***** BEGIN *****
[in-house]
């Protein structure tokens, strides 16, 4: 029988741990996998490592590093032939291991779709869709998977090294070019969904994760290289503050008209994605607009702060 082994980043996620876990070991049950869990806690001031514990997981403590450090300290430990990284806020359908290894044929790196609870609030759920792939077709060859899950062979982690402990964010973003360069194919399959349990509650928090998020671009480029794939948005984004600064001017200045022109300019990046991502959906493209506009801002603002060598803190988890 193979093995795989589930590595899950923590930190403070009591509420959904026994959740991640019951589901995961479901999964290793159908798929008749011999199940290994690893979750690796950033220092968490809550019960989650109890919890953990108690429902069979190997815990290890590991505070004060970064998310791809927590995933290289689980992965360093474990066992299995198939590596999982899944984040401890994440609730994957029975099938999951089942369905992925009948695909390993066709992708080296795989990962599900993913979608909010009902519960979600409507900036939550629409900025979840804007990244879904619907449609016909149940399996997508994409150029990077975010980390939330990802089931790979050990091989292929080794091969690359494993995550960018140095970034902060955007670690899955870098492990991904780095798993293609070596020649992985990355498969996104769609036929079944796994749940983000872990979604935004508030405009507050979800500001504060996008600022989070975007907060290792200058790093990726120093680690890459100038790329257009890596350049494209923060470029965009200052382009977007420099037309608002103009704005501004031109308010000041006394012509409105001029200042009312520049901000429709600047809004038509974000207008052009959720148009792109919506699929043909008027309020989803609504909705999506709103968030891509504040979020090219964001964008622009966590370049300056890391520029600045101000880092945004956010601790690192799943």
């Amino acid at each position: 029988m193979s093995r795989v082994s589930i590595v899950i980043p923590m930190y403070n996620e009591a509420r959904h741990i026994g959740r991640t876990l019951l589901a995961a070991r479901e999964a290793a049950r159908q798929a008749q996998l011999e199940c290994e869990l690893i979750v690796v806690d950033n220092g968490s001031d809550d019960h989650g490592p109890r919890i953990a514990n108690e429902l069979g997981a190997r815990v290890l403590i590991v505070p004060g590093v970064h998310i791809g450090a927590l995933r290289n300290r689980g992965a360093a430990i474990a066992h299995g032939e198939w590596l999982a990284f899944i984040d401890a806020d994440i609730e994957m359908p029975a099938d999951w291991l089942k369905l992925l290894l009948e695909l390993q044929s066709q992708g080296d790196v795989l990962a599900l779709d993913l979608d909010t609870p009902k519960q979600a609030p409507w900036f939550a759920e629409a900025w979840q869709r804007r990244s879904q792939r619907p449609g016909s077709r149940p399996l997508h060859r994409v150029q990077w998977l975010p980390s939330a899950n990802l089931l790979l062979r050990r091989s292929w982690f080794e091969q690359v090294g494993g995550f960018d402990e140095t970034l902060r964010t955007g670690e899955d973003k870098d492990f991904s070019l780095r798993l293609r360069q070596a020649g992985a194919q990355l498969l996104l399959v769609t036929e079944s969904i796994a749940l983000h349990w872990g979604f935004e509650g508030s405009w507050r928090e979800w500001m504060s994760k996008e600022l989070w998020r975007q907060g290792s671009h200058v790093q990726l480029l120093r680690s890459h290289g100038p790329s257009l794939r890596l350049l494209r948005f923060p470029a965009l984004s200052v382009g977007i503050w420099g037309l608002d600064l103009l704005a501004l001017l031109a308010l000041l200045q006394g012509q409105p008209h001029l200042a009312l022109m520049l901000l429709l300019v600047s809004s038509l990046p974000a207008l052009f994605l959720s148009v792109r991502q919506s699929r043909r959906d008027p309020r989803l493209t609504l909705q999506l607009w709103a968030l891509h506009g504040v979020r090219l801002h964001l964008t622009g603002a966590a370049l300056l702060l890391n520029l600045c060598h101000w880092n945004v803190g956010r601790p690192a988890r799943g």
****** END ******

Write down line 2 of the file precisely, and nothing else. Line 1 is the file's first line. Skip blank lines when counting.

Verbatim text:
């Protein structure tokens, strides 16, 4: 029988741990996998490592590093032939291991779709869709998977090294070019969904994760290289503050008209994605607009702060 082994980043996620876990070991049950869990806690001031514990997981403590450090300290430990990284806020359908290894044929790196609870609030759920792939077709060859899950062979982690402990964010973003360069194919399959349990509650928090998020671009480029794939948005984004600064001017200045022109300019990046991502959906493209506009801002603002060598803190988890 193979093995795989589930590595899950923590930190403070009591509420959904026994959740991640019951589901995961479901999964290793159908798929008749011999199940290994690893979750690796950033220092968490809550019960989650109890919890953990108690429902069979190997815990290890590991505070004060970064998310791809927590995933290289689980992965360093474990066992299995198939590596999982899944984040401890994440609730994957029975099938999951089942369905992925009948695909390993066709992708080296795989990962599900993913979608909010009902519960979600409507900036939550629409900025979840804007990244879904619907449609016909149940399996997508994409150029990077975010980390939330990802089931790979050990091989292929080794091969690359494993995550960018140095970034902060955007670690899955870098492990991904780095798993293609070596020649992985990355498969996104769609036929079944796994749940983000872990979604935004508030405009507050979800500001504060996008600022989070975007907060290792200058790093990726120093680690890459100038790329257009890596350049494209923060470029965009200052382009977007420099037309608002103009704005501004031109308010000041006394012509409105001029200042009312520049901000429709600047809004038509974000207008052009959720148009792109919506699929043909008027309020989803609504909705999506709103968030891509504040979020090219964001964008622009966590370049300056890391520029600045101000880092945004956010601790690192799943």